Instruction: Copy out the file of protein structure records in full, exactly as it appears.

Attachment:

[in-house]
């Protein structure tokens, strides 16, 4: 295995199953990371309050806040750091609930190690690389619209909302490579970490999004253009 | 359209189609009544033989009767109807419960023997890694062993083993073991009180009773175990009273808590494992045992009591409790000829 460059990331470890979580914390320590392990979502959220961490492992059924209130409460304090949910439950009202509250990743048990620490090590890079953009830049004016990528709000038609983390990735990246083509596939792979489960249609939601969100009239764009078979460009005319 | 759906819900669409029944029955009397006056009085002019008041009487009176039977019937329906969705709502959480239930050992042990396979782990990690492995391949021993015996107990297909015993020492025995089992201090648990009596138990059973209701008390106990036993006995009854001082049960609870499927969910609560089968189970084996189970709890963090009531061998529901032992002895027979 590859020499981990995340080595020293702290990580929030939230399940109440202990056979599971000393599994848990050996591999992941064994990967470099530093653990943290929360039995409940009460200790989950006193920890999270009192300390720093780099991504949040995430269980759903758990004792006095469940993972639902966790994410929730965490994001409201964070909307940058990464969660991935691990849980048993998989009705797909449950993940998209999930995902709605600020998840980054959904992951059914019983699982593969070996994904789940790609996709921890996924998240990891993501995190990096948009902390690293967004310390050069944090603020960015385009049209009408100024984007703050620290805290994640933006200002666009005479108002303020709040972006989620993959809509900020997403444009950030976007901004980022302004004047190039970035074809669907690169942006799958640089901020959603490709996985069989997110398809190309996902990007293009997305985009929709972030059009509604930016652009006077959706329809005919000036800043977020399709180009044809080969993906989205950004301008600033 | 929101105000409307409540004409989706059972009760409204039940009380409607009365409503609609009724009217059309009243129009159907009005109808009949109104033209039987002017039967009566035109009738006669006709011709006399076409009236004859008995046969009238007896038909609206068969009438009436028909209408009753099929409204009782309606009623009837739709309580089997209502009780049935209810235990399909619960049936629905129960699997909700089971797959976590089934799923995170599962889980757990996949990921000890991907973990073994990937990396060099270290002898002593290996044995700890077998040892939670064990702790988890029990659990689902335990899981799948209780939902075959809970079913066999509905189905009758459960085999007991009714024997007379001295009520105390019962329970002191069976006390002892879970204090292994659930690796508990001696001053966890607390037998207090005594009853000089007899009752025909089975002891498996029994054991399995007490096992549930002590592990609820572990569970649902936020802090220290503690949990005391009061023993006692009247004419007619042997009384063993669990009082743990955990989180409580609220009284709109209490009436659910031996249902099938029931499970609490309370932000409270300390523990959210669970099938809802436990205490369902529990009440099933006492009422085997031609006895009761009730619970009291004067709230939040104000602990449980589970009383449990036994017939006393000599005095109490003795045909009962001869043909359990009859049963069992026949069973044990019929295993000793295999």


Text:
[in-house]
């Protein structure tokens, strides 16, 4: 295995199953990371309050806040750091609930190690690389619209909302490579970490999004253009 | 359209189609009544033989009767109807419960023997890694062993083993073991009180009773175990009273808590494992045992009591409790000829 460059990331470890979580914390320590392990979502959220961490492992059924209130409460304090949910439950009202509250990743048990620490090590890079953009830049004016990528709000038609983390990735990246083509596939792979489960249609939601969100009239764009078979460009005319 | 759906819900669409029944029955009397006056009085002019008041009487009176039977019937329906969705709502959480239930050992042990396979782990990690492995391949021993015996107990297909015993020492025995089992201090648990009596138990059973209701008390106990036993006995009854001082049960609870499927969910609560089968189970084996189970709890963090009531061998529901032992002895027979 590859020499981990995340080595020293702290990580929030939230399940109440202990056979599971000393599994848990050996591999992941064994990967470099530093653990943290929360039995409940009460200790989950006193920890999270009192300390720093780099991504949040995430269980759903758990004792006095469940993972639902966790994410929730965490994001409201964070909307940058990464969660991935691990849980048993998989009705797909449950993940998209999930995902709605600020998840980054959904992951059914019983699982593969070996994904789940790609996709921890996924998240990891993501995190990096948009902390690293967004310390050069944090603020960015385009049209009408100024984007703050620290805290994640933006200002666009005479108002303020709040972006989620993959809509900020997403444009950030976007901004980022302004004047190039970035074809669907690169942006799958640089901020959603490709996985069989997110398809190309996902990007293009997305985009929709972030059009509604930016652009006077959706329809005919000036800043977020399709180009044809080969993906989205950004301008600033 | 929101105000409307409540004409989706059972009760409204039940009380409607009365409503609609009724009217059309009243129009159907009005109808009949109104033209039987002017039967009566035109009738006669006709011709006399076409009236004859008995046969009238007896038909609206068969009438009436028909209408009753099929409204009782309606009623009837739709309580089997209502009780049935209810235990399909619960049936629905129960699997909700089971797959976590089934799923995170599962889980757990996949990921000890991907973990073994990937990396060099270290002898002593290996044995700890077998040892939670064990702790988890029990659990689902335990899981799948209780939902075959809970079913066999509905189905009758459960085999007991009714024997007379001295009520105390019962329970002191069976006390002892879970204090292994659930690796508990001696001053966890607390037998207090005594009853000089007899009752025909089975002891498996029994054991399995007490096992549930002590592990609820572990569970649902936020802090220290503690949990005391009061023993006692009247004419007619042997009384063993669990009082743990955990989180409580609220009284709109209490009436659910031996249902099938029931499970609490309370932000409270300390523990959210669970099938809802436990205490369902529990009440099933006492009422085997031609006895009761009730619970009291004067709230939040104000602990449980589970009383449990036994017939006393000599005095109490003795045909009962001869043909359990009859049963069992026949069973044990019929295993000793295999």